What needs to be questioned then is not the role of these digital tools as «platforms aiming to reveal yet another potential claim to stardom», but what established circles of architectural knowledge are doing to provide an alternate kind of critical judgement. The real drama is not the ascension of the middlebrow but the fall of the highbrow in our current world of academic inflation. Many academies – particularly in our own southern European scene – have become contributors to a general culture of intellectual acknowledgment: something is considered respectable for the mere fact that it is recognizable within the codes, languages and typologies of its own mentors.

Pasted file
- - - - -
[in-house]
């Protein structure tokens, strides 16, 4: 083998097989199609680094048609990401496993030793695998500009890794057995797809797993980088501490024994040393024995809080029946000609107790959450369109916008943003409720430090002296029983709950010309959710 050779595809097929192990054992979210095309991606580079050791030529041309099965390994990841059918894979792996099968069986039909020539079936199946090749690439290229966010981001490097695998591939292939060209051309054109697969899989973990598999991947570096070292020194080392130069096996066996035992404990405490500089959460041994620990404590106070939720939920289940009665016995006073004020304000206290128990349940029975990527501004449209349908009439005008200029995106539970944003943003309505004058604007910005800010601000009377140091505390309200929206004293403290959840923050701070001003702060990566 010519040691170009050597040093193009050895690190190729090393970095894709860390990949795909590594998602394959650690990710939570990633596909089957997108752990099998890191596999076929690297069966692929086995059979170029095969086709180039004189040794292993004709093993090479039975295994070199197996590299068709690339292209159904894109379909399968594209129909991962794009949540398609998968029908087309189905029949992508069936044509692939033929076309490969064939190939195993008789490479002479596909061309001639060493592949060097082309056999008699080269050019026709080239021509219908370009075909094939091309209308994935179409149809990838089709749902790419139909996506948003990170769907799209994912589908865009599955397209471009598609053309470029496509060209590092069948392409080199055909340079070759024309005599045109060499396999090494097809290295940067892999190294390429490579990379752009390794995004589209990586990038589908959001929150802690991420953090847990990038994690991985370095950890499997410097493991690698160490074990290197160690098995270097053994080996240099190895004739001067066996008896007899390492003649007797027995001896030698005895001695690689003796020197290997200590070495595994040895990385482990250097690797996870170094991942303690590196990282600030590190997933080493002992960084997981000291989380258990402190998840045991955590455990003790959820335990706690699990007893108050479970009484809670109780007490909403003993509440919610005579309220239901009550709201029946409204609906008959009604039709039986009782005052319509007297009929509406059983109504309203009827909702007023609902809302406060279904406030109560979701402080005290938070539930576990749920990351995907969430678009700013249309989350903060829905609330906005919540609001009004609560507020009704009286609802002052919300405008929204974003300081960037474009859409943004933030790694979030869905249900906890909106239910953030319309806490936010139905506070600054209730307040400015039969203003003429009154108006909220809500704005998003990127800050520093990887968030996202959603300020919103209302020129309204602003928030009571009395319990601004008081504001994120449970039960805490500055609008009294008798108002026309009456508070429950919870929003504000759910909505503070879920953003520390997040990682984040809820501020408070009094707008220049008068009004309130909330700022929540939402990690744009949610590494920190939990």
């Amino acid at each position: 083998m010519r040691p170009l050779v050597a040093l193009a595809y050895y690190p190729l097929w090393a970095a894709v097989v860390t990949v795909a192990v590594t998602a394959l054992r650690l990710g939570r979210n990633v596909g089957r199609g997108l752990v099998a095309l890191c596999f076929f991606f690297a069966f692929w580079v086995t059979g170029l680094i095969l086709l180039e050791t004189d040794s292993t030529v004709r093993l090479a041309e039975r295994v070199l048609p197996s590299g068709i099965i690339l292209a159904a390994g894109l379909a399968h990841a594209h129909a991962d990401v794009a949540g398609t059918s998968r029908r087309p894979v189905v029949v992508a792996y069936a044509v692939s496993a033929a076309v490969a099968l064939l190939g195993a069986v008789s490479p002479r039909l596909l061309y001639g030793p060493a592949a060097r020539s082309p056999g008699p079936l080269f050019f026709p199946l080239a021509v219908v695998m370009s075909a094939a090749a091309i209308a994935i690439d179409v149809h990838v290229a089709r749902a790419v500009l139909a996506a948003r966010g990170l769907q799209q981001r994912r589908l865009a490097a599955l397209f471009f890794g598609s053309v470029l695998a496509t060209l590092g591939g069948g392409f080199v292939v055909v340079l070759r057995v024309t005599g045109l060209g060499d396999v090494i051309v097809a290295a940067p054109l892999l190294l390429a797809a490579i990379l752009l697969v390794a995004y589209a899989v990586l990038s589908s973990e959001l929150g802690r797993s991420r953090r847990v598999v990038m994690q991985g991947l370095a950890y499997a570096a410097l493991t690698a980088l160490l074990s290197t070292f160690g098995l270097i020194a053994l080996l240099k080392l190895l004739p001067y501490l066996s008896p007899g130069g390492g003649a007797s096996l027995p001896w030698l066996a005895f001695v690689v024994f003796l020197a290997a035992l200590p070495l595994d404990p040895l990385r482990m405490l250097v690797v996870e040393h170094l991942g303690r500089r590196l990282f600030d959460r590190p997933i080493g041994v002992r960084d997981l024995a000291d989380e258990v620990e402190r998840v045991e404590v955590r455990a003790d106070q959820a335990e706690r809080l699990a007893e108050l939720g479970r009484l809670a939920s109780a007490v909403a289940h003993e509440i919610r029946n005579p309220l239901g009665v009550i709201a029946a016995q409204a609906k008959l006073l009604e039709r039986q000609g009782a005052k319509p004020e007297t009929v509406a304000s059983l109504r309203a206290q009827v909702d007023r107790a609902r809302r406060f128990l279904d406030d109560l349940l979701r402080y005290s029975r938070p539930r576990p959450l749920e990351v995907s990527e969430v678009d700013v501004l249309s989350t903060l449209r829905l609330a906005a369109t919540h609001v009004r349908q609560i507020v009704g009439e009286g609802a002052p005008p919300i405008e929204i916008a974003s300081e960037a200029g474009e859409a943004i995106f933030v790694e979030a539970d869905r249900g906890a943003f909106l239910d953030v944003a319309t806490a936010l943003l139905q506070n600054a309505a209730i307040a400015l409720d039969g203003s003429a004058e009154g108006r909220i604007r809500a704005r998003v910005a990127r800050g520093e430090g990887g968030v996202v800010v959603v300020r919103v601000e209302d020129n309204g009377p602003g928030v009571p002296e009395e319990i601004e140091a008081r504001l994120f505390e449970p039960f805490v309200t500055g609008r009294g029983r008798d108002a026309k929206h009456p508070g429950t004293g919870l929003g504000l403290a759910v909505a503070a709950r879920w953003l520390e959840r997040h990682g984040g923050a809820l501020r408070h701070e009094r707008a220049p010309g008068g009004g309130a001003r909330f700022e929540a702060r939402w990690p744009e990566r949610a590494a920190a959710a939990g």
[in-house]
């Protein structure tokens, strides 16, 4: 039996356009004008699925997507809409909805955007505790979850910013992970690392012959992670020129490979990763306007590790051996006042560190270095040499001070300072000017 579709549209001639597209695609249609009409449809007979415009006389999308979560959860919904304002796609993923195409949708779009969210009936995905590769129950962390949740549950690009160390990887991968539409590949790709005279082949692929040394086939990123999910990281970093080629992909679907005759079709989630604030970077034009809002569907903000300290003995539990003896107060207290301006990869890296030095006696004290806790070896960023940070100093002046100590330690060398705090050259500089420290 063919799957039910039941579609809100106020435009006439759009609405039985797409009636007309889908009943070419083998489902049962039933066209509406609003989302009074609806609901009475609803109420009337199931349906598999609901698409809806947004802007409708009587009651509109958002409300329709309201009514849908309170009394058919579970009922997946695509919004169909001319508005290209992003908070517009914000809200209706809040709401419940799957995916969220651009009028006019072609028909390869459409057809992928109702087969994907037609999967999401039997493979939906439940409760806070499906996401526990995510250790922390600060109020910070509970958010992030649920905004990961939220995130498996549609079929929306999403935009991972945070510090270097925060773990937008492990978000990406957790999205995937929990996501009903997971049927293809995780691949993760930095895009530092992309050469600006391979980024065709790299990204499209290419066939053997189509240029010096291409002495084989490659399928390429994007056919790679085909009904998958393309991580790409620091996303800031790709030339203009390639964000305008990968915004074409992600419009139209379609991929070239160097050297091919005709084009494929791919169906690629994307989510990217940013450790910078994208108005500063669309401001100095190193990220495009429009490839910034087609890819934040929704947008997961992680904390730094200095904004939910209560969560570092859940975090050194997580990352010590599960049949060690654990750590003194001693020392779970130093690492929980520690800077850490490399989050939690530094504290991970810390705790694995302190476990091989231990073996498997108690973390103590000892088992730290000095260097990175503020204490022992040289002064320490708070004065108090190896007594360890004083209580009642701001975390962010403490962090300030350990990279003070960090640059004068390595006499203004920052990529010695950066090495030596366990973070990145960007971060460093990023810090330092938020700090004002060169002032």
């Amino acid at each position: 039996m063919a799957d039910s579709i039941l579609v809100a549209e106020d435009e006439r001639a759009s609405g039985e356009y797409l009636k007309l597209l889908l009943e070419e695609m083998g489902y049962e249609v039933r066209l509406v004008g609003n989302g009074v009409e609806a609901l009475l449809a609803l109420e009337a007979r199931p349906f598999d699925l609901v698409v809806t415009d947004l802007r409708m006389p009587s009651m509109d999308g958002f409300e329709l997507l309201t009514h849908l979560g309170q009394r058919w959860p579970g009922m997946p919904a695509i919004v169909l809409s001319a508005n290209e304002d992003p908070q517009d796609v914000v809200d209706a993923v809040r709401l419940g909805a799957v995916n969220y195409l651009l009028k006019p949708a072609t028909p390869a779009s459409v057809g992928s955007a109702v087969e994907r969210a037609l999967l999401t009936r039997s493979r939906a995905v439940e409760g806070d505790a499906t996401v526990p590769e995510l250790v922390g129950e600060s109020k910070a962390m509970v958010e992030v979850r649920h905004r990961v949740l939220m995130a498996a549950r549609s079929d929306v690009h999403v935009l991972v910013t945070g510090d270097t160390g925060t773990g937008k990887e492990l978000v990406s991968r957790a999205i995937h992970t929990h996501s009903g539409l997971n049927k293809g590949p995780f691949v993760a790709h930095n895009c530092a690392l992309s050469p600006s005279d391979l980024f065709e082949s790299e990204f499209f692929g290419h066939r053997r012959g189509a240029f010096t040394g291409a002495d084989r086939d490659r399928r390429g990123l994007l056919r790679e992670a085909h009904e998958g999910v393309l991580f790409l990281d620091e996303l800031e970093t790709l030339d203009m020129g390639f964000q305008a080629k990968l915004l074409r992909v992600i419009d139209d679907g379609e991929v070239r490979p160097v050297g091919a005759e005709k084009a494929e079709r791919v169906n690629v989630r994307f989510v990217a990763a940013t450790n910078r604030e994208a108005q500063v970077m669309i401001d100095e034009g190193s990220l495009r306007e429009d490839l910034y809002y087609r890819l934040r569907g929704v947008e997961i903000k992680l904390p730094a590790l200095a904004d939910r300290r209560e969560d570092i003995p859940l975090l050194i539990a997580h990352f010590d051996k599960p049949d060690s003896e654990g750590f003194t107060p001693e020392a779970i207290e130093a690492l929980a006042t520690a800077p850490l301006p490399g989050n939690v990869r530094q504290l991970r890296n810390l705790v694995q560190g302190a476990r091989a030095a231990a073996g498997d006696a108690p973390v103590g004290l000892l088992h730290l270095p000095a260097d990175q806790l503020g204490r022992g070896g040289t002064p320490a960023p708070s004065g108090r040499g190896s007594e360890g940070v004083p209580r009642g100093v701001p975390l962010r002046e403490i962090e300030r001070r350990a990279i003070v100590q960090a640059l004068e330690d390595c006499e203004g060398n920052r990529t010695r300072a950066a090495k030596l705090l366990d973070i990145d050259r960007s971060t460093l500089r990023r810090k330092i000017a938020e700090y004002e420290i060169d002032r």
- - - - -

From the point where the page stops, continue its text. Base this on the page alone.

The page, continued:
Since traditional printed media has customarily been closer to academic sources of knowledge, they’ve often become supporters to a narrow view of what is relevant, with an antagonistic but just as shallow approach to what is considered middlebrow architecture. And so you’ll find established architecture critics despising Bjarke Ingels as they reveal the utmost indulgence towards the latest whimsies of Zaha Hadid. The highbrow despises the star-system but, just as much, acknowledges the architect over the architecture.
This is so evident that you can pretty much guess what the establishment will say about any design from a reputable figure. When was the last time we read something original about Álvaro Siza, Souto Moura, Paulo Mendes da Rocha, just to name a few?
Highbrow critics will need to muster the bravery to go beyond the obvious if they want to reclaim their significance in the new landscape of information overload. The problem is that once you journey off the beaten track of thinking, chances are you’ll not be making many friends in the establishment. Thinking outside the box comes at a price not many are willing to pay. And if that’s the case, well then, I rather stick with blogs instead.